We all have more to do than we can possibly get done. There is always the challenge of understanding the work that has the highest value. But what does that mean? Are we talking about work that has the highest value to you, as you seek to pursue your own objectives? Or work that has the highest value to the business, or to a client? Or is it work that has the highest value to a direct report or a colleague?

I don’t know about you, but I routinely decline requests for feedback or help. I simply don’t have the time. But frequently, someone will request help that is critically important to them. And so, I put the needs of someone else ahead of mine. It might be a client, colleague, or a family member. Or it could be someone on the other side of the globe requesting a meeting with me.

It’s part of being human and caring about others around you. That’s why I am constantly evaluating what is most important now. Part of embracing a servant leadership style is being willing to serve others.

4. Resolve issues that are blocking team members from progressing

One of the roles that scrum masters play is to clear impediments so that project team members can continue their work. I have written about this over the years as a specific benefit of standing meetings. The goal is for the team to keep the project moving forward, day by day.

5. Look for opportunities and risks — and know what to do with those insights

Foresight is considered one of the characteristics of a servant leadership style. But you must know what to do with that foresight.

For years, I have recommended that project teams embrace the notion of risk management. I have written about the need for the team to take time out and think deeply about the risks to a project. And I’ve included the notion of positive risks in those writings as they can present opportunities. The benefits of having a strategy for risk management is that it helps you know what to do with your insights.

6. Raise people up by effectively matching people with tasks

In agile project management, teams regularly meet to review the past and plan the work for the next sprint. How well do you know the people on your team and what they are looking to achieve? Have you asked others what kinds of work interest them or will help them accomplish a personal goal? When you can match people up with tasks they want to do, they will perform better.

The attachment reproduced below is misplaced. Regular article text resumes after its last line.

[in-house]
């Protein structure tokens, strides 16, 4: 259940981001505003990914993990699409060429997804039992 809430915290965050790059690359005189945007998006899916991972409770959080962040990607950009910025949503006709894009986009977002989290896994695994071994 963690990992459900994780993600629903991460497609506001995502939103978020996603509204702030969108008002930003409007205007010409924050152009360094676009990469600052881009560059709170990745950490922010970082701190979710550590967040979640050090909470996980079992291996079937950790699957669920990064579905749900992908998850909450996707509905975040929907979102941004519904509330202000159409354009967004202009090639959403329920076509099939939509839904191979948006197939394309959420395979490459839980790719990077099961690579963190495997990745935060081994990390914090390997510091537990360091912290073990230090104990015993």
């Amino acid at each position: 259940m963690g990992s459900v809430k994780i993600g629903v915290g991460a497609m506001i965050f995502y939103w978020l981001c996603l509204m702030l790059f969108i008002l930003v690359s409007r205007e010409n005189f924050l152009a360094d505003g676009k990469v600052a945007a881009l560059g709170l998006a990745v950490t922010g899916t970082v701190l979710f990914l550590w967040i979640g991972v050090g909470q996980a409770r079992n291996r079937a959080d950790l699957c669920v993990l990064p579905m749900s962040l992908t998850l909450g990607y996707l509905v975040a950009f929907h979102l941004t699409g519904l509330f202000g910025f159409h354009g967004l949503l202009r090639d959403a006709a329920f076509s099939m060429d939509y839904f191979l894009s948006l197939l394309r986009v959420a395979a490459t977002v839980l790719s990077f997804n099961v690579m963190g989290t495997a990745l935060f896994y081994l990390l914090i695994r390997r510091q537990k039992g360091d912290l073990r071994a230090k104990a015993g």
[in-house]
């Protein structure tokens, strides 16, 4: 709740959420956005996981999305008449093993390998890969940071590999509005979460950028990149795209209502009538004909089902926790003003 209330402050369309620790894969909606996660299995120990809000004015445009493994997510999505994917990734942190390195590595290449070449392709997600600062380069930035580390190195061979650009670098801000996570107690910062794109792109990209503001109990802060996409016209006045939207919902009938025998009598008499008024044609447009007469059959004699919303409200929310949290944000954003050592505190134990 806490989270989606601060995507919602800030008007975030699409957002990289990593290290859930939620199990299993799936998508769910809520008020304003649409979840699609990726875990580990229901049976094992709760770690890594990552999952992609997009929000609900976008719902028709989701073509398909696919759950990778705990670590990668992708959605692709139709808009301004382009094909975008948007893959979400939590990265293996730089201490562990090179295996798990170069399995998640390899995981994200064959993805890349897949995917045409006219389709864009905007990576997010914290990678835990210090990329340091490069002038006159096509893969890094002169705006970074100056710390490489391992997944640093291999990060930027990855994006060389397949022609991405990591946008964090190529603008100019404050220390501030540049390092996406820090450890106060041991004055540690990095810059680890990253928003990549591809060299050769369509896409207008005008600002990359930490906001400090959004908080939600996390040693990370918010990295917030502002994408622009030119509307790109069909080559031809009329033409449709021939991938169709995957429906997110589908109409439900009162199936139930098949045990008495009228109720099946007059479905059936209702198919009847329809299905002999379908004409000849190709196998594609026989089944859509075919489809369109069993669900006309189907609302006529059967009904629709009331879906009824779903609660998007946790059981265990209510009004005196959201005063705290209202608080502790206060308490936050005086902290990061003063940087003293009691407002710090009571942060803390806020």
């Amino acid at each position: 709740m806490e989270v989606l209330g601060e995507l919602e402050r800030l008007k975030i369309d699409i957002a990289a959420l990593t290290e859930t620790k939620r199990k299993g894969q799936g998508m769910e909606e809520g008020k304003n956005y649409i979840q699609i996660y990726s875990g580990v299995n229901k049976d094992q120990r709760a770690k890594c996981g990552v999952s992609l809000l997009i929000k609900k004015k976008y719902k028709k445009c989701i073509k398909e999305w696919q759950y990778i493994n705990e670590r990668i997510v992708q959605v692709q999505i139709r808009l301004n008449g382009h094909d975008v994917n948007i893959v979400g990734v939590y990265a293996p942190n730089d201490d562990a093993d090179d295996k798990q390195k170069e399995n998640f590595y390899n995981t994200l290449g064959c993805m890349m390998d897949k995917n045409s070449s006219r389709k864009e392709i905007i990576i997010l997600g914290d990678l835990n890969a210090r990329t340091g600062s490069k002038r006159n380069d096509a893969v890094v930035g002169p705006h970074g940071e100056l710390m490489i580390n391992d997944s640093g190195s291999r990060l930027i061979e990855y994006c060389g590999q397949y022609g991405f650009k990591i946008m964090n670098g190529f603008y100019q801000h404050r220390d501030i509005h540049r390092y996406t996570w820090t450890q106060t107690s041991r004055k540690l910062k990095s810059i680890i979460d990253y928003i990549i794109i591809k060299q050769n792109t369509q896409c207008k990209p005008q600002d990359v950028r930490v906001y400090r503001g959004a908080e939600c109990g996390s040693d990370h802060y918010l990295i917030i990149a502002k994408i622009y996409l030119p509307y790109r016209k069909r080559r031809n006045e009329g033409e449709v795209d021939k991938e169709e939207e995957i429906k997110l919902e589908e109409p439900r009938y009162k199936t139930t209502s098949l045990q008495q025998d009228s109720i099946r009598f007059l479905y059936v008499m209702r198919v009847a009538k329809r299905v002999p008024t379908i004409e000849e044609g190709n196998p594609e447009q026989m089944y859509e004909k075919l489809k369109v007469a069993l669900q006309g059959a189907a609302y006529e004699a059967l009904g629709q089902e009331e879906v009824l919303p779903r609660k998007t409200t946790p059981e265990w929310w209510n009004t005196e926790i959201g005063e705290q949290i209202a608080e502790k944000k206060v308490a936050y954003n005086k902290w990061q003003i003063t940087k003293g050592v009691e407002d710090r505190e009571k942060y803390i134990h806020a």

7. Listen actively, ask thoughtful questions, and encourage the quieter ones

Listening is a key attribute of a servant leadership style, as is empathy. But it goes deeper than that. We need to learn how to listen actively. This means that we need to be thinking about what the spoken words mean. What will the impact be? Is someone on the team likely to hear what has just been said and take offense? Will the next steps for the team be clearly understood? It completely depends on the conversation.

I’ll add that introverts, particularly those who are newer in the organization may be quiet. And as a leader you can encourage them and raise them up.

Listen actively, ask thoughtful questions, and encourage the quieter ones. #servantleader #smartprojex #leadership #projectmanagement #teamwork

8. Finding ways to continually improve

Have you ever gotten to the end of a large task and realized that you did it the hard way? How often do you stop yourself in the middle of a task, and ask yourself if there is an easier way? Are you using checklists and cheat sheets to make your life easier? Or always trying to re-invent the wheel?

Are your teams occasionally spending time reflecting on lessons learned to find opportunities for improvement?

I wrote a bit about continuous improvement and lessons learned in Herding Smart Cats, a book I’m publishing next month. I hope you will sign up for the launch announcement.

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Suzanne S. Davenport

Writes on project management, leadership, team building, and value delivery. Imagining work management in the future. Smartprojex.com